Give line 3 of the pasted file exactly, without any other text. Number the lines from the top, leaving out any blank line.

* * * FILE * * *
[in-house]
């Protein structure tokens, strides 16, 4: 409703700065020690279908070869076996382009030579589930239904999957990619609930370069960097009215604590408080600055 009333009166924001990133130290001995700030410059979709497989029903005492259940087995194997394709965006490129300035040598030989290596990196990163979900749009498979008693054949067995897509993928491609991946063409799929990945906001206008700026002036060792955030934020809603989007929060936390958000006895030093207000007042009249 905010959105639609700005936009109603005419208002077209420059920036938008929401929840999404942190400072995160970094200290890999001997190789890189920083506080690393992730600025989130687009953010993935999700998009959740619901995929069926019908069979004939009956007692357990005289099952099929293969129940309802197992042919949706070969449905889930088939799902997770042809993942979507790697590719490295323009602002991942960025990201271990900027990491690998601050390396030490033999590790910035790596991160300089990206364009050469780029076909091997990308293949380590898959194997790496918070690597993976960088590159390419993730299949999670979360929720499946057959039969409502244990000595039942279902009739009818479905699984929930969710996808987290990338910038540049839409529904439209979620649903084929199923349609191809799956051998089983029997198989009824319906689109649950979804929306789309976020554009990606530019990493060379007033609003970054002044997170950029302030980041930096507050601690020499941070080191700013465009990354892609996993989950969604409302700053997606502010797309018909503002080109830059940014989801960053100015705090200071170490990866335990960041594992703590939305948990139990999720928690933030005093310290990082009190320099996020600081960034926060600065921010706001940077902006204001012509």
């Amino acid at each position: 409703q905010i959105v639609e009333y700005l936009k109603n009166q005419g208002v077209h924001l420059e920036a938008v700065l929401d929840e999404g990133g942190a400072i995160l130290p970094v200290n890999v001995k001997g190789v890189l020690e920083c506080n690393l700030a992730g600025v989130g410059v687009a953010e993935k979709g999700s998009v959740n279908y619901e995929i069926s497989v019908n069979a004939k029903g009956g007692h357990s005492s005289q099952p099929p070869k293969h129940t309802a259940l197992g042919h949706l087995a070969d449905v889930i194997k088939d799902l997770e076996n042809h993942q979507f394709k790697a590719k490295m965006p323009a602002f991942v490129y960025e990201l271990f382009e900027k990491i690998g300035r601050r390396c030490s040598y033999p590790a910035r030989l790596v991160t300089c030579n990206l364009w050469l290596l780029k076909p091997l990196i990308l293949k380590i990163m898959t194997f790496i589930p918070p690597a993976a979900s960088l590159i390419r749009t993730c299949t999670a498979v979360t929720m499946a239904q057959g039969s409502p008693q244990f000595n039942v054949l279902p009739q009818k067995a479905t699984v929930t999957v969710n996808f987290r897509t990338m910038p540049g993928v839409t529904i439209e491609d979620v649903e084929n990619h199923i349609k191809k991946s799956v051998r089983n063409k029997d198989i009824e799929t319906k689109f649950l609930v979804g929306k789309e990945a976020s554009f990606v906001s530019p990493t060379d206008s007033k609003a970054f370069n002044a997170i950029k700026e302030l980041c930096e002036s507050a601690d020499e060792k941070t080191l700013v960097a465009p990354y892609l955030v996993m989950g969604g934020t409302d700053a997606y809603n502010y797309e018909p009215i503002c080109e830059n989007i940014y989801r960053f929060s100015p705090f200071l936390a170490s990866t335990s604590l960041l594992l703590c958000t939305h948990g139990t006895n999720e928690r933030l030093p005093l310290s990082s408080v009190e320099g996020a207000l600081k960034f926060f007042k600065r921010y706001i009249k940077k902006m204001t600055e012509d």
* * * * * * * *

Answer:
């Amino acid at each position: 409703q905010i959105v639609e009333y700005l936009k109603n009166q005419g208002v077209h924001l420059e920036a938008v700065l929401d929840e999404g990133g942190a400072i995160l130290p970094v200290n890999v001995k001997g190789v890189l020690e920083c506080n690393l700030a992730g600025v989130g410059v687009a953010e993935k979709g999700s998009v959740n279908y619901e995929i069926s497989v019908n069979a004939k029903g009956g007692h357990s005492s005289q099952p099929p070869k293969h129940t309802a259940l197992g042919h949706l087995a070969d449905v889930i194997k088939d799902l997770e076996n042809h993942q979507f394709k790697a590719k490295m965006p323009a602002f991942v490129y960025e990201l271990f382009e900027k990491i690998g300035r601050r390396c030490s040598y033999p590790a910035r030989l790596v991160t300089c030579n990206l364009w050469l290596l780029k076909p091997l990196i990308l293949k380590i990163m898959t194997f790496i589930p918070p690597a993976a979900s960088l590159i390419r749009t993730c299949t999670a498979v979360t929720m499946a239904q057959g039969s409502p008693q244990f000595n039942v054949l279902p009739q009818k067995a479905t699984v929930t999957v969710n996808f987290r897509t990338m910038p540049g993928v839409t529904i439209e491609d979620v649903e084929n990619h199923i349609k191809k991946s799956v051998r089983n063409k029997d198989i009824e799929t319906k689109f649950l609930v979804g929306k789309e990945a976020s554009f990606v906001s530019p990493t060379d206008s007033k609003a970054f370069n002044a997170i950029k700026e302030l980041c930096e002036s507050a601690d020499e060792k941070t080191l700013v960097a465009p990354y892609l955030v996993m989950g969604g934020t409302d700053a997606y809603n502010y797309e018909p009215i503002c080109e830059n989007i940014y989801r960053f929060s100015p705090f200071l936390a170490s990866t335990s604590l960041l594992l703590c958000t939305h948990g139990t006895n999720e928690r933030l030093p005093l310290s990082s408080v009190e320099g996020a207000l600081k960034f926060f007042k600065r921010y706001i009249k940077k902006m204001t600055e012509d």